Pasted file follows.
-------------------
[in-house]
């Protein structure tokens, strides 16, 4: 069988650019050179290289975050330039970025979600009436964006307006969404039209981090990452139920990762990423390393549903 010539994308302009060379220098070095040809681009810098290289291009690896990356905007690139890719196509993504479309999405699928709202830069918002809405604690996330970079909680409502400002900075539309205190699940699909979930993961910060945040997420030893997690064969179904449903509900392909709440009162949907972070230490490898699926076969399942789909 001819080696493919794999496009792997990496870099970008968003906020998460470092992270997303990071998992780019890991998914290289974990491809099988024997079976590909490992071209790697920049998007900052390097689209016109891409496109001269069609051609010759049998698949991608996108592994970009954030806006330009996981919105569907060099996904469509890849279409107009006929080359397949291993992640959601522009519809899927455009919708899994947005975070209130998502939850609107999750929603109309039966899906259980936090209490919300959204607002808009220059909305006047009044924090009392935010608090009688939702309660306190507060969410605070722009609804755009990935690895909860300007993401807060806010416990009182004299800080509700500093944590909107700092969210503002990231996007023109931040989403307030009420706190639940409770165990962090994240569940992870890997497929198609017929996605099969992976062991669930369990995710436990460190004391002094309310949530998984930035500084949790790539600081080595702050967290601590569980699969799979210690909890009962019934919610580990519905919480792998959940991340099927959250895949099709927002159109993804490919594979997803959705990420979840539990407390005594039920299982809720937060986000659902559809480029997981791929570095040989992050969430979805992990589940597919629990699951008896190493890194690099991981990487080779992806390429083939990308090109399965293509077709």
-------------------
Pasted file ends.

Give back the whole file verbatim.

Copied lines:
[in-house]
């Protein structure tokens, strides 16, 4: 069988650019050179290289975050330039970025979600009436964006307006969404039209981090990452139920990762990423390393549903 010539994308302009060379220098070095040809681009810098290289291009690896990356905007690139890719196509993504479309999405699928709202830069918002809405604690996330970079909680409502400002900075539309205190699940699909979930993961910060945040997420030893997690064969179904449903509900392909709440009162949907972070230490490898699926076969399942789909 001819080696493919794999496009792997990496870099970008968003906020998460470092992270997303990071998992780019890991998914290289974990491809099988024997079976590909490992071209790697920049998007900052390097689209016109891409496109001269069609051609010759049998698949991608996108592994970009954030806006330009996981919105569907060099996904469509890849279409107009006929080359397949291993992640959601522009519809899927455009919708899994947005975070209130998502939850609107999750929603109309039966899906259980936090209490919300959204607002808009220059909305006047009044924090009392935010608090009688939702309660306190507060969410605070722009609804755009990935690895909860300007993401807060806010416990009182004299800080509700500093944590909107700092969210503002990231996007023109931040989403307030009420706190639940409770165990962090994240569940992870890997497929198609017929996605099969992976062991669930369990995710436990460190004391002094309310949530998984930035500084949790790539600081080595702050967290601590569980699969799979210690909890009962019934919610580990519905919480792998959940991340099927959250895949099709927002159109993804490919594979997803959705990420979840539990407390005594039920299982809720937060986000659902559809480029997981791929570095040989992050969430979805992990589940597919629990699951008896190493890194690099991981990487080779992806390429083939990308090109399965293509077709």